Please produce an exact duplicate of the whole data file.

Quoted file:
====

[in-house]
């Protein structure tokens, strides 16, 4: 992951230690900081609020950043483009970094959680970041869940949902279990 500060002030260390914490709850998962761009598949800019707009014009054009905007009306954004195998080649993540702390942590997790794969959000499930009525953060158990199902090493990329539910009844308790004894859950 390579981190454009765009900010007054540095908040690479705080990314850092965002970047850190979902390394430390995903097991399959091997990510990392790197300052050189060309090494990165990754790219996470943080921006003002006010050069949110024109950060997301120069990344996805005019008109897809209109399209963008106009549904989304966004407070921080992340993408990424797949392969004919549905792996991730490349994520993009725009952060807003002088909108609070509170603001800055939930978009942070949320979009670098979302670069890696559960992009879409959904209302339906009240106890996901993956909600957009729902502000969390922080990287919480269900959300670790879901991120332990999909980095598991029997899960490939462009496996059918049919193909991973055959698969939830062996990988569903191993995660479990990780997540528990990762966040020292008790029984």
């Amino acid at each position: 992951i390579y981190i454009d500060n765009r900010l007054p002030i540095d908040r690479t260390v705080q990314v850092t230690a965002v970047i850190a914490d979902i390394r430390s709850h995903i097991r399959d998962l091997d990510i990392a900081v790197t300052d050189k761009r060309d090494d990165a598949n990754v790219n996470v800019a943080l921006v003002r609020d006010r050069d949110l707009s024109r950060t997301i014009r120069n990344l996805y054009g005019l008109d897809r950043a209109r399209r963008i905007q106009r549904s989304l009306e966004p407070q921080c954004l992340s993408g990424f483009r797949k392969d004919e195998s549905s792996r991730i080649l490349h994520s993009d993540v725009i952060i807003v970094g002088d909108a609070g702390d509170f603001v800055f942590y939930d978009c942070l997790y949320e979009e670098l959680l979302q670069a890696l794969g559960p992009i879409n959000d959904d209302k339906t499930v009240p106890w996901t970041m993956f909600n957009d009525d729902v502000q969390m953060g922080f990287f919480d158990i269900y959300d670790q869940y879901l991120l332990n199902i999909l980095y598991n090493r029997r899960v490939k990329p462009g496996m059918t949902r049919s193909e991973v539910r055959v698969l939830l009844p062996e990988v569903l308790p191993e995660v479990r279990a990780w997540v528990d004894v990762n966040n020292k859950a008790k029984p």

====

[in-house]
């Protein structure tokens, strides 16, 4: 992951230690900081609020950043483009970094959680970041869940949902279990 500060002030260390914490709850998962761009598949800019707009014009054009905007009306954004195998080649993540702390942590997790794969959000499930009525953060158990199902090493990329539910009844308790004894859950 390579981190454009765009900010007054540095908040690479705080990314850092965002970047850190979902390394430390995903097991399959091997990510990392790197300052050189060309090494990165990754790219996470943080921006003002006010050069949110024109950060997301120069990344996805005019008109897809209109399209963008106009549904989304966004407070921080992340993408990424797949392969004919549905792996991730490349994520993009725009952060807003002088909108609070509170603001800055939930978009942070949320979009670098979302670069890696559960992009879409959904209302339906009240106890996901993956909600957009729902502000969390922080990287919480269900959300670790879901991120332990999909980095598991029997899960490939462009496996059918049919193909991973055959698969939830062996990988569903191993995660479990990780997540528990990762966040020292008790029984």
């Amino acid at each position: 992951i390579y981190i454009d500060n765009r900010l007054p002030i540095d908040r690479t260390v705080q990314v850092t230690a965002v970047i850190a914490d979902i390394r430390s709850h995903i097991r399959d998962l091997d990510i990392a900081v790197t300052d050189k761009r060309d090494d990165a598949n990754v790219n996470v800019a943080l921006v003002r609020d006010r050069d949110l707009s024109r950060t997301i014009r120069n990344l996805y054009g005019l008109d897809r950043a209109r399209r963008i905007q106009r549904s989304l009306e966004p407070q921080c954004l992340s993408g990424f483009r797949k392969d004919e195998s549905s792996r991730i080649l490349h994520s993009d993540v725009i952060i807003v970094g002088d909108a609070g702390d509170f603001v800055f942590y939930d978009c942070l997790y949320e979009e670098l959680l979302q670069a890696l794969g559960p992009i879409n959000d959904d209302k339906t499930v009240p106890w996901t970041m993956f909600n957009d009525d729902v502000q969390m953060g922080f990287f919480d158990i269900y959300d670790q869940y879901l991120l332990n199902i999909l980095y598991n090493r029997r899960v490939k990329p462009g496996m059918t949902r049919s193909e991973v539910r055959v698969l939830l009844p062996e990988v569903l308790p191993e995660v479990r279990a990780w997540v528990d004894v990762n966040n020292k859950a008790k029984p």